The State of Open Humanitarian Data 2021

  • March 31, 2021

We interviewed David Megginson, Standards Lead at OCHA’s Centre for Humanitarian Data about their latest report: The State of Open Humanitarian Data 2021.

What is the State of Open Humanitarian Data 2021 report about?

This report increases awareness of the data that’s available to inform humanitarian operations around the world and to highlight what is missing. In the second year of producing this report, it is evident that relevant, complete and timely data is essential for understanding current humanitarian crises and anticipating what comes next.

In the report, the Centre for Humanitarian Data estimates that at the start of 2021, just 51 percent of relevant, complete crisis data is available for humanitarian operations in 27 locations.

What data was used to inform this report?

We used data available from OCHA’s Humanitarian Data Exchange (HDX) platform. This is because as the principal repository for humanitarian data, HDX is a useful proxy for measuring data activity on a global scale.

We used HDX’s Data Grids on humanitarian operations in 27 locations. They bring together the most important crisis data into six categories: affected people; coordination and context; food security and nutrition; geography and infrastructure; health and education; and population and socio-economy.

HDX data grids.png

Data Grids are available for 27 humanitarian operations on OCHA’s Humanitarian Data Exchange (HDX) platform.

The Data Grids show the ‘completeness’ of data in each humanitarian operation based on three categories:

Data Grid HDX

How did IATI data play a role in this assessment on the availability of humanitarian data?

At the start of 2021, our Data Grids used datasets from 32 sources, including IATI. IATI activity (project) data fits into the Coordination & Context category, under its subcategory called ‘3W — who is doing what where’. The primary source of activity information is 3W (Who? What? Where?) activity reports collected by OCHA on behalf of its humanitarian country teams, and we supplement the 3W with IATI data.

The Centre was able to include IATI data in this report because of a collaboration with the IATI Technical Team in 2019. Together we produced simplified country-specific views of IATI data using the Humanitarian Exchange Language (HXL), a spreadsheet-based format that anyone can open or edit easily.

We use IATI data in UN OCHA’s Humanitarian Data Exchange (HDX) platform because it provides relevant, useful information to those working on humanitarian operations.

IATI was mentioned in the report’s case study on Mali. How did IATI data add value to this case study?

We included the country deep-dive for Mali to show an example of the individual datasets included in a Data Grid (p.17). The HDX Mali Data Grid includes IATI activity data in the Coordination & Context category, and IATI data has contributed to Mali having the highest degree of data completeness (tied with Chad at 70%) across the 27 locations that we monitor.

Why is IATI data useful to those working in the humanitarian sector?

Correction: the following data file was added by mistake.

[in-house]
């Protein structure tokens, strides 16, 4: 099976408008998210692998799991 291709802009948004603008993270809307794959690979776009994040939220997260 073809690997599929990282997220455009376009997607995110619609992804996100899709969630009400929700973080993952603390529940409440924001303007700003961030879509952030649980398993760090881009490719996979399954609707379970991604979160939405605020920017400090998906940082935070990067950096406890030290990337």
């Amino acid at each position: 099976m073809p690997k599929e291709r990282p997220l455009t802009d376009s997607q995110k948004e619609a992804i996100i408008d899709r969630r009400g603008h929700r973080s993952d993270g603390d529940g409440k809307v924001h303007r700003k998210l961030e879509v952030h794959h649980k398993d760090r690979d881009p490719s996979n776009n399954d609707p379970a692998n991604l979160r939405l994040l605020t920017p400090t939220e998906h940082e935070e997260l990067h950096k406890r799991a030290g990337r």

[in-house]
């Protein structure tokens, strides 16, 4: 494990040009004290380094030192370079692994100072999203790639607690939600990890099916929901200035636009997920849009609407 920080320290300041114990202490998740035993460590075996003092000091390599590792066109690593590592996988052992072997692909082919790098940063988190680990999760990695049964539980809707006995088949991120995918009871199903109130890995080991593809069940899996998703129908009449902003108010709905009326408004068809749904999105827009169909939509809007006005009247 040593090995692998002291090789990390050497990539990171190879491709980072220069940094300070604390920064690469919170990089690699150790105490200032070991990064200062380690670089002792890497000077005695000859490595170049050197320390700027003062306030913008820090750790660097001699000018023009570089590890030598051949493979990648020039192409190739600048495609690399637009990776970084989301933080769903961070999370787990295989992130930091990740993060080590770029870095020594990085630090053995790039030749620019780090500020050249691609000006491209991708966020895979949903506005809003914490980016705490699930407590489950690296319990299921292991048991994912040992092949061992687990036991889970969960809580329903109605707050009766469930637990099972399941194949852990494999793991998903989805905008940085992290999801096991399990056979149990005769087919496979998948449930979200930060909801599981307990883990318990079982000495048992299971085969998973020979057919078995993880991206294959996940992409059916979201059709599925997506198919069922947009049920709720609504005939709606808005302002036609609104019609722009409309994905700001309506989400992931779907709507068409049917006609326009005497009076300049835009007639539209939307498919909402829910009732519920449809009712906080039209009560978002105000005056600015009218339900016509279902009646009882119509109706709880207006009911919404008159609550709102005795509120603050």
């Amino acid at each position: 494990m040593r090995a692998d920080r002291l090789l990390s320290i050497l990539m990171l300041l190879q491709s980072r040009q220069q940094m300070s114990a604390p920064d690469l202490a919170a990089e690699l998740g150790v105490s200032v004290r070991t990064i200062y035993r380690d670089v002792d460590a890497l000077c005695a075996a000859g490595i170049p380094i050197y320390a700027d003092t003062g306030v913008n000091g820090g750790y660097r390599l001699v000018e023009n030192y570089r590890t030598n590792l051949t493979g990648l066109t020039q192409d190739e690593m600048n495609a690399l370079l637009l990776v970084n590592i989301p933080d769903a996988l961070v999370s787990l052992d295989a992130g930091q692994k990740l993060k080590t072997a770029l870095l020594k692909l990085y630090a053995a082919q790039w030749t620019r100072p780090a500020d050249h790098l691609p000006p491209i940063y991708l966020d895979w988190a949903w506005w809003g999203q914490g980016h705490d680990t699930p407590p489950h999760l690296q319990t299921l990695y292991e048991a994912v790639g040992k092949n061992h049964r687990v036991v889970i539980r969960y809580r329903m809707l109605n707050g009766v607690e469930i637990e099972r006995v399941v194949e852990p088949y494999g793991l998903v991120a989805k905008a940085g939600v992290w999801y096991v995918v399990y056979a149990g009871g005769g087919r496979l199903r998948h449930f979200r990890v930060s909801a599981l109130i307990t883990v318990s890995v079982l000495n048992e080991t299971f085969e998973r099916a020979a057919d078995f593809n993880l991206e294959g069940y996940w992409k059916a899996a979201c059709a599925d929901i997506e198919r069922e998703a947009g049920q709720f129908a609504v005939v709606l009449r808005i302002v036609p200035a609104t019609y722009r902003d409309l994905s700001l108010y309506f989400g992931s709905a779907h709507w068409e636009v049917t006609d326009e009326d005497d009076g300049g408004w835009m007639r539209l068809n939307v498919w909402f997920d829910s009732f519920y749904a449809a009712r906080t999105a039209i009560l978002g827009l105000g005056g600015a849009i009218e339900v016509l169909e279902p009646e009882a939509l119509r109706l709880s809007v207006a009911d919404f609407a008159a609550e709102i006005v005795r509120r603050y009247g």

We use IATI data in UN OCHA’s Humanitarian Data Exchange (HDX) platform because it provides relevant, useful information to those working on humanitarian operations. While we use OCHA 3W reports as our primary source of activity information in HDX, IATI provides a useful complement in four ways:

  1. It includes development as well as humanitarian activities, providing a broader context for in-country coordination.
  2. It is continually updated, so it may have more recent information than some 3W reports.
  3. It includes activities by organisations who work outside of the UN coordination system.
  4. It is available for all countries, even if they do not have an active humanitarian response.

What progress have you made in using IATI data in HDX following your pilot in 2019?

We’ve made great progress — we have an up-to-date IATI dataset for every country, such as Current IATI aid activities in Venezuela. To make the data relevant to humanitarians, we simplify it into spreadsheet format, and include only active activities, not past/completed or future/planned ones.

Are there any updates on the Centre for Humanitarian Data’s work to integrate IATI data into OCHA’s Financial Tracking Service (FTS)?

We previously delivered a pilot showing that IATI can be successfully ingested as semi-automated data for OCHA’s Financial Tracking Service (FTS). It was promising that during the pilot, organisations who publish IATI data were eager to participate and willing to make necessary changes to their data to enable the integration. FTS is currently assessing how to move from the pilot into broader use of IATI for reporting on humanitarian funding.

How can IATI continue being useful to humanitarian data users?

We’re continually engaged with stakeholders about how we can improve the usability of IATI data within the humanitarian sector. It is important for organisations to publish their data according to the IATI Humanitarian Guidance.

In particular I’d like to emphasise that organisations

  • consistently use the humanitarian marker;
  • include humanitarian cluster codes (sector vocabulary 10) as well as the OECD DAC sector codes (sector vocabulary 1 and 2);
  • publish timely data; and
  • share subnational geolocation on activities (humanitarian data is typically geolocated at least to admin level 2 within a country).

By following these steps, organisations can make a significant difference in the value of their IATI data for humanitarians.

Read OCHA’s Centre for Humanitarian Data report The State of Open Humanitarian Data 2021.

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